<Advice to young researchers for submitting a first English paper>


The Japanese Society of Radiological Technology (JSRT) and the Japan Society of Medical Physics (JSMP) have decided to publish official English academic journals, “Radiological Physics and Technology”. The first issue was released in January 2008. The purpose of the publication of this journal is to make an important contribution to the growth of both the JSRT and JSMP and improve the members’ academic levels. One of the main goals of the publication is to share Japan’s medical radiology research achievements and techniques with the world.


Although there are many English academic journals already around the world, it may not be so easy to publish a paper in these journals or to make a presentation at a well-known academic conference overseas when you are novice researchers. Therefore, we must swiftly and strongly encourage our members to write English papers in order to increase the amount of experience in publishing. Also, even more importantly, we need to publish English journals to gain international recognition for their achievements. Consequently, our Editorial Board found it necessary to create English journals designed for those who have little or no experience in writing English papers. This concept enables our members to submit their papers in English without much hesitation and gain experience at the same time. For that reason, in “Radiological Physics and Technology”, the authors, Editorial Board, and reviewers work together to improve the writing of submitted papers.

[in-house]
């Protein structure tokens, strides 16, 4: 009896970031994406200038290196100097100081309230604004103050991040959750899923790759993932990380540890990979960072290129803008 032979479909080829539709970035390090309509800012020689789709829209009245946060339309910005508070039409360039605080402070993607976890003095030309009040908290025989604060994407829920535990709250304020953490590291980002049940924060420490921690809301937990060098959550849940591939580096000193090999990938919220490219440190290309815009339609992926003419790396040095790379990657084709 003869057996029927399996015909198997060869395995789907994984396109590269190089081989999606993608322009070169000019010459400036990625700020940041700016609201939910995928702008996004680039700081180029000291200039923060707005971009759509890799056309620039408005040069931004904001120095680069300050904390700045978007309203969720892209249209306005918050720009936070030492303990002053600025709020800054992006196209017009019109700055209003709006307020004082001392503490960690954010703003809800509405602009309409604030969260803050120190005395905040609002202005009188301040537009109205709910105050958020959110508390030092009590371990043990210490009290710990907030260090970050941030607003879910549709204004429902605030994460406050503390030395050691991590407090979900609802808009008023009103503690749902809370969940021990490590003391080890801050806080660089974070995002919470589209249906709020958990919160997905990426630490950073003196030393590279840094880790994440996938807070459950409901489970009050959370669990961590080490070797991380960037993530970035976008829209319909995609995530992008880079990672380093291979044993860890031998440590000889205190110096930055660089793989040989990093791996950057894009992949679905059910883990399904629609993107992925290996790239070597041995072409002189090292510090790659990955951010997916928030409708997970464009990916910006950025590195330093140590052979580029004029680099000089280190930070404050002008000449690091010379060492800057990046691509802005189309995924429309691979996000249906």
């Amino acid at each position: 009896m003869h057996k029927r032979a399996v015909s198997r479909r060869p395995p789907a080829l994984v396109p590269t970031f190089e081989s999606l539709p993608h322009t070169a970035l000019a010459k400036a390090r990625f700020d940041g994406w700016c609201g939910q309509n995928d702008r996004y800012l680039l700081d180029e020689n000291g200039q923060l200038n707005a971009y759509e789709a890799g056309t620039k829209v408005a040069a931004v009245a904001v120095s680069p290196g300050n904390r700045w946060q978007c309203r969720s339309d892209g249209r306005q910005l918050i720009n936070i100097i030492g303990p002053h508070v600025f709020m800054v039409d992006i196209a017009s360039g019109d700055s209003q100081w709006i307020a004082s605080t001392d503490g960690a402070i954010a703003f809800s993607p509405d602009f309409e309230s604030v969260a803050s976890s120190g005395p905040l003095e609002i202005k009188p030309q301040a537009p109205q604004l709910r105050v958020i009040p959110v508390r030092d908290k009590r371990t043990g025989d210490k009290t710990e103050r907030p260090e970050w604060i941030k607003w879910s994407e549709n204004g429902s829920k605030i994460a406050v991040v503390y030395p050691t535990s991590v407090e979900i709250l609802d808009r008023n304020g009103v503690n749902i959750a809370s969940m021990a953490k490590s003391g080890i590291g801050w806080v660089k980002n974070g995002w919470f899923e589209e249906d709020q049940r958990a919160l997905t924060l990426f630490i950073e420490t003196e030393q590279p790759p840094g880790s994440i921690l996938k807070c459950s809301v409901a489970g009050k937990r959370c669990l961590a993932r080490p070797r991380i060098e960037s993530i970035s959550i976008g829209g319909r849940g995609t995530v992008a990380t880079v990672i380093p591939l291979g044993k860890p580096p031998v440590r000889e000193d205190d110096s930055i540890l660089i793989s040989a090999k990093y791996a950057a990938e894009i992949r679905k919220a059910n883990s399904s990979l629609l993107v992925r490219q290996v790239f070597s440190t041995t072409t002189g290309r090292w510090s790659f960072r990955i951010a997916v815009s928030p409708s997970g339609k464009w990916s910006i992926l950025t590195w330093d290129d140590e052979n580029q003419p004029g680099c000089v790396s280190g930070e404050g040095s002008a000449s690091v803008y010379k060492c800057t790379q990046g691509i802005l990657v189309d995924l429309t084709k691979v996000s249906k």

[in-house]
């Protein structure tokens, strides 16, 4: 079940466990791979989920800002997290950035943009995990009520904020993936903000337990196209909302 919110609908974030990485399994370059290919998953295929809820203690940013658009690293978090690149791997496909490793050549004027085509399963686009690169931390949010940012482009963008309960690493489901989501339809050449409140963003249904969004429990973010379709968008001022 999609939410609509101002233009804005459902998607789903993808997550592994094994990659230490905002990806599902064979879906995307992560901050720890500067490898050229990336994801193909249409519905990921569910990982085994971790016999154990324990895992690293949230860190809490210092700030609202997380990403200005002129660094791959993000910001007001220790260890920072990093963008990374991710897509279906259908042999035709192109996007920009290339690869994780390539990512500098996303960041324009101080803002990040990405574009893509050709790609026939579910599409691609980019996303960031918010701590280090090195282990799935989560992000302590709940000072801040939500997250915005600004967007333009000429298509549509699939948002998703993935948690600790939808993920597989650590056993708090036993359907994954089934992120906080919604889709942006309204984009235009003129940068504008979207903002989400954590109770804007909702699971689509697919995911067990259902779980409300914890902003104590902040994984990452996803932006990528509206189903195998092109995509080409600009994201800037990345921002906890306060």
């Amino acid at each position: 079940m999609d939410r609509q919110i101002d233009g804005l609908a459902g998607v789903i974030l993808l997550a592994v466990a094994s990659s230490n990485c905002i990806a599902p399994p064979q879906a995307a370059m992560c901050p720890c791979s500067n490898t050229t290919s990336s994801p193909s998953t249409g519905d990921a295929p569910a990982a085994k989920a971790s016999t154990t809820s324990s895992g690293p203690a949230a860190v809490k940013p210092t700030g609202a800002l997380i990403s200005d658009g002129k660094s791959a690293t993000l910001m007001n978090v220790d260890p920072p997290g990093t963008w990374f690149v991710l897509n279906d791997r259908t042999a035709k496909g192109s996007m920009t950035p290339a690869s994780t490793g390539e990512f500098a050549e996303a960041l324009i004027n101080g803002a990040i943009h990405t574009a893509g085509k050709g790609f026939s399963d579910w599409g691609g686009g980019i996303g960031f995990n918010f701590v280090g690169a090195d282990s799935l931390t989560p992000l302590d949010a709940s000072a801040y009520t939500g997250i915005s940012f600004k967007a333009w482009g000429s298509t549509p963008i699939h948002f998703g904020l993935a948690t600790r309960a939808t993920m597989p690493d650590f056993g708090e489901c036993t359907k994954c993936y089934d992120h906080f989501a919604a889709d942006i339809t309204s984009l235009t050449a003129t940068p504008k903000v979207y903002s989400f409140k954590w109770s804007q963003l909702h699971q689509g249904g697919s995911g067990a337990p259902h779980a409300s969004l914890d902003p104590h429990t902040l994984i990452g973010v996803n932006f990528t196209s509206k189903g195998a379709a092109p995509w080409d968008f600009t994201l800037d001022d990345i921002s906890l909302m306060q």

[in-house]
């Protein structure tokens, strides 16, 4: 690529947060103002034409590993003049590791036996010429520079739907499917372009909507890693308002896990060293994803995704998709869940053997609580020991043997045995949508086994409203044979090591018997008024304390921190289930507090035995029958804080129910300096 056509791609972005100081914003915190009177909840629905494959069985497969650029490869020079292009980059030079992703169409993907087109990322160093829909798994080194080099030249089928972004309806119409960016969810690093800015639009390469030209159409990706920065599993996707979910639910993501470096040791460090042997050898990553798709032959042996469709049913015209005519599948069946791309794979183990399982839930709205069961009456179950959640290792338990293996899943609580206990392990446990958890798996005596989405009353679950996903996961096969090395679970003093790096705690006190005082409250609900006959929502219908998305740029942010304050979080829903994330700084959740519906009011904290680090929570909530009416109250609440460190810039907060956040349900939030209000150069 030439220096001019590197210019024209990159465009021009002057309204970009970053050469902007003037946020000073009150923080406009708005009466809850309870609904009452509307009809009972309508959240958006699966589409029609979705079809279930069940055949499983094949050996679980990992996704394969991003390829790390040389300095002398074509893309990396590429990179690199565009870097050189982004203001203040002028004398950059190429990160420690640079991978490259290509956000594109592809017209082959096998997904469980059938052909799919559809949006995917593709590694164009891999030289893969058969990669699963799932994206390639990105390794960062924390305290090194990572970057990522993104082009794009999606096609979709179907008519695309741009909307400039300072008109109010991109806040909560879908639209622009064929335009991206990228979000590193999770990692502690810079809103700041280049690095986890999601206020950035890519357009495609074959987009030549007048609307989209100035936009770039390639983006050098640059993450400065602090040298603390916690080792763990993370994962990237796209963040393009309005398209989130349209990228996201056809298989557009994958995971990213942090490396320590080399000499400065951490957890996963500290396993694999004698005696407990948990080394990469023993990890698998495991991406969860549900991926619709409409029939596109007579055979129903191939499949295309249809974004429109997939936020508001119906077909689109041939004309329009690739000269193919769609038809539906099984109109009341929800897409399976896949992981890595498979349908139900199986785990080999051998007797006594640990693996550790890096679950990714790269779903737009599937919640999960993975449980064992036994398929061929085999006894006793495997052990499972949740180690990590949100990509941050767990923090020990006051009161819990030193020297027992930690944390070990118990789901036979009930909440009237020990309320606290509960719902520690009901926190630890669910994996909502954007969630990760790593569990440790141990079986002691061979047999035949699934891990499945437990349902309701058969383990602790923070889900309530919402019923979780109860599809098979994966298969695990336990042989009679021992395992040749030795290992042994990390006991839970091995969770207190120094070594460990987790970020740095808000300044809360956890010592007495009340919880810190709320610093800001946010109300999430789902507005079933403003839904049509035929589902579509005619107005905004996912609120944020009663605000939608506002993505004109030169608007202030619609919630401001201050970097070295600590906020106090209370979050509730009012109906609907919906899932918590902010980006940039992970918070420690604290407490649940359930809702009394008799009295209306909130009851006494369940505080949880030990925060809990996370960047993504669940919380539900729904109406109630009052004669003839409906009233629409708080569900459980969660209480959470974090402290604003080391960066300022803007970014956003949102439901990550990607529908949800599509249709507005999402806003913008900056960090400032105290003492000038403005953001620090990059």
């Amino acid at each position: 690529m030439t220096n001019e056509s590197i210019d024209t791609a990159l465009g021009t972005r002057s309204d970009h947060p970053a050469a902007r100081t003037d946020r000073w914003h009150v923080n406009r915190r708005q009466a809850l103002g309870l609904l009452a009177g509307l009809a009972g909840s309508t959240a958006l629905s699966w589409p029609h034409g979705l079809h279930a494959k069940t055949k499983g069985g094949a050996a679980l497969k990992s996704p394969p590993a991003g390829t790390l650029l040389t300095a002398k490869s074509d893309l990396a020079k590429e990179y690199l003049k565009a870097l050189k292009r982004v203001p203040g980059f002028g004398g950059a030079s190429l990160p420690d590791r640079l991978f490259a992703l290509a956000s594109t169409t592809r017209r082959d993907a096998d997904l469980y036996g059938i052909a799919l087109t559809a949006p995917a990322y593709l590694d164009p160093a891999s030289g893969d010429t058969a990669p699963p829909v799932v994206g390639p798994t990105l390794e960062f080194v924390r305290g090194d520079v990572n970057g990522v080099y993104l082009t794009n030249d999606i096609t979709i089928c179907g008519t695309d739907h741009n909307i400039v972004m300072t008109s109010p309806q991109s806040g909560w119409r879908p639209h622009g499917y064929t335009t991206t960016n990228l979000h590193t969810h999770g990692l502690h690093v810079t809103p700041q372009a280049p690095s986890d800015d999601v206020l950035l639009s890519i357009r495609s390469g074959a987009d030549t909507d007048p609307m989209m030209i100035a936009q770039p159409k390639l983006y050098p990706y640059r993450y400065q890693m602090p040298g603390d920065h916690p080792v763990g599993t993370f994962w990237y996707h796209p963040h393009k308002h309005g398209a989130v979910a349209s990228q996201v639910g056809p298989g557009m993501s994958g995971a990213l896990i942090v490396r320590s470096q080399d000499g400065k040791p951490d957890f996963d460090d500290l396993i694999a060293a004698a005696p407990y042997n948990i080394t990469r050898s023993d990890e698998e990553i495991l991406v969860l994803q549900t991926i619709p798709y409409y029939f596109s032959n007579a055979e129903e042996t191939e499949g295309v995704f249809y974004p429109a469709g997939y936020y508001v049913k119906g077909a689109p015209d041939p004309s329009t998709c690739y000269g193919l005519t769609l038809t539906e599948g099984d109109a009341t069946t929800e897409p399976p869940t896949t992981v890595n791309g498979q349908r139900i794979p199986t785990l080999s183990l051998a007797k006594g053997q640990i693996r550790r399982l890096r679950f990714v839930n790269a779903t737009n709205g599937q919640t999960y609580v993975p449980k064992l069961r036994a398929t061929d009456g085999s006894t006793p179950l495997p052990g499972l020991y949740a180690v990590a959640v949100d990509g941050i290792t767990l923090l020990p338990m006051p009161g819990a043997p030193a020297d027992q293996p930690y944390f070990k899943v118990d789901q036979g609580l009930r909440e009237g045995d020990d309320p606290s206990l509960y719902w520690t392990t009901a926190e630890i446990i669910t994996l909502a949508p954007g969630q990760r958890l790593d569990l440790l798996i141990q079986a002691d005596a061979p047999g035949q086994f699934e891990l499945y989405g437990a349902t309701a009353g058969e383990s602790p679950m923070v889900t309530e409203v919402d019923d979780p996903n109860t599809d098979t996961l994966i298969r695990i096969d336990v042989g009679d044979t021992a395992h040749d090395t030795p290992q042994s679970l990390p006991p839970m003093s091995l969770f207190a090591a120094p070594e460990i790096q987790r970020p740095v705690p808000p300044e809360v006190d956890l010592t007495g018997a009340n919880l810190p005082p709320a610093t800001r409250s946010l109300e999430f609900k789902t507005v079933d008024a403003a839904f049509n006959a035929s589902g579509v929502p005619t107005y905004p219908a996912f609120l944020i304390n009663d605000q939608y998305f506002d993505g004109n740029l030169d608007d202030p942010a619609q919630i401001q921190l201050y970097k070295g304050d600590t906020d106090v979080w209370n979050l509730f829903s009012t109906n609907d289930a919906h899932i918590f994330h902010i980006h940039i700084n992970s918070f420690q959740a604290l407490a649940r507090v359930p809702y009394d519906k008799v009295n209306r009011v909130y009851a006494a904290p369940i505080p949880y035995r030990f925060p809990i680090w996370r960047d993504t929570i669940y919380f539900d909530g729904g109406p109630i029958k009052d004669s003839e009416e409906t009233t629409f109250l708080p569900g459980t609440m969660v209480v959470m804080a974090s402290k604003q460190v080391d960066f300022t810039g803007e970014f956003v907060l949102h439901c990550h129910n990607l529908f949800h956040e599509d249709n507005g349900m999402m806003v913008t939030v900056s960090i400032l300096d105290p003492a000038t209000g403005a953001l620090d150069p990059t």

In the meantime, we have a piece of advice for researchers who have never written English papers before. It is to “Write short papers”. The contents should mainly consist of new ideas, a clear comparison with conventional ideas or methods, and data to support the validity of your new ideas. Good ideas often make a big contribution. Papers containing excellent new ideas do not need to include complete verification, much data, or comprehensive and complex analysis or discussions. However, even in short papers, it is important to clarify the aim, methods, results, examinations and conclusion of the study. In general, the length of a paper has nothing to do with the quality of it. For example, J. Watson, who won a Nobel Prize for elucidating the DNA structure, wrote a paper which was only one page long. So, we suggest writing a short paper focusing on your new ideas. Generally speaking, short papers are easy to write. Also, short papers allow reviewers and the Editorial Board more time to read intensively, and so give authors more beneficial advice. You can write long and comprehensive papers when you are more experienced.


Still, English in your papers must be understandable for English speakers. If you feel your English is not adequate, please have a native speaker correct your English at your own discretion. If your English is easily understandable for English speakers at the time of submission, your papers will then be revised by experienced professionals. In this case, the cost will be covered by the societies as a part of a necessary reviewing process. After the revision by professionals, your papers will be reviewed by members of the Editorial Board and reviewers. You can exchange opinions on the results of a review in Japanese or English. Also, you may choose up to three Editorial Board members to review your paper by submitting their names. Although we will try our best, we cannot guarantee your selected editors’ availability.


We believe this review process allows young researchers to publish their papers while learning how to write English papers. The Editorial Board is taking this as an opportunity to share the members’ study achievements with the world, and is waiting for submissions from many members. Of course, we welcome submissions from well experienced researchers with abounding achievements as well.


Kunio Doi, PhD, Editor-in-Chief

Radiological Physics and Technology